The Wylie Women, Continued
Three Wylie Women: A Generation of Late Nineteenth-Century Mothers
As you explore the exhibit, click on images to learn more about the artifacts and to read full transcriptions and view full-size scans of the letters.
After Seabrook passed in 1899, her children continued to live in the Wylie House, alongside their Aunt Louisa. Following her husband’s death in 1884, Louisa remained at the Wylie House until her mother’s death in 1913. Because of this, she is considered the last Wylie family member to live at the home. In 1930, while living with her daughter, Marie, and son-in-law, Morton C. Bradley, Louisa died in Arlington, Massachusetts at the age of 91. Maggie spent the rest of her years residing with two of her sons Anton and Richard in Pittsburg, Kansas. She lived there until her death in 1938. She was ninety-five years old.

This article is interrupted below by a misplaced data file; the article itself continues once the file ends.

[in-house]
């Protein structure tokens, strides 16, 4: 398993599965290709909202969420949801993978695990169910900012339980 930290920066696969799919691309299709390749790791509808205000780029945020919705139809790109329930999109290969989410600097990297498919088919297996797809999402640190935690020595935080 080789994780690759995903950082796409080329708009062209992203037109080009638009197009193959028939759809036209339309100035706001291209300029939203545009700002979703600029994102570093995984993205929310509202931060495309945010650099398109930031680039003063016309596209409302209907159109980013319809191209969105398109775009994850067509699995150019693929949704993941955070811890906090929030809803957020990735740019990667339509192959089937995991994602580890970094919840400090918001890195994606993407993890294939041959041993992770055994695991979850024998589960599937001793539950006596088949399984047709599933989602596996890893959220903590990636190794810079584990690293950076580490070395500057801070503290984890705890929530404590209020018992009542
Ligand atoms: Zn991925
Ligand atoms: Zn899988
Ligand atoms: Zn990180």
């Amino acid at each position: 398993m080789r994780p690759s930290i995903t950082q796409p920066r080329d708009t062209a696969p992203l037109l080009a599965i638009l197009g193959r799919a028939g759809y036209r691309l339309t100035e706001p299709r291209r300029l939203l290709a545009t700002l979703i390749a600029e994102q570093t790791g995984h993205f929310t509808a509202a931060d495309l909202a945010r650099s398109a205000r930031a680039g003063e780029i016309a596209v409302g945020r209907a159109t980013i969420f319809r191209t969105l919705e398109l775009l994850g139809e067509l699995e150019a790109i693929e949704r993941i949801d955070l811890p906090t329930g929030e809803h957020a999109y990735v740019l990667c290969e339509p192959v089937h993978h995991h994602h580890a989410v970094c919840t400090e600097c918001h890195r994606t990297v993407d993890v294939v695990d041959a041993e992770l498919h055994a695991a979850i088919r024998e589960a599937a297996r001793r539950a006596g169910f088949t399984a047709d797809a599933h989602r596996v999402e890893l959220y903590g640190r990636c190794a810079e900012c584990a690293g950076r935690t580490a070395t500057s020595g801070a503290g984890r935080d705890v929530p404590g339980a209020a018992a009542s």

The museum serves not just as a monument to the University or the University president, but as a testament to the importance of place and the ties of family. In the 1960s, the efforts of Theophilus Wylie III, Charles Mellette, Anton Boisen, and Marie Boisen, several of the children of Louisa, Maggie, and Seabrook, aided in the establishment of the Wylie House, as museum. Contributing recollections of their childhood home, the children of the Wylie women assisted in preserving the memory of the Wylie House. A monument to the expectations and community of mothers, the legacy of the Wylie Women continues to live on through the Wylie House, the “woman’s sphere” and the Women’s haven.
Confused on who's who? Take a look at the Family Relationship Chart at the end of this exhibit.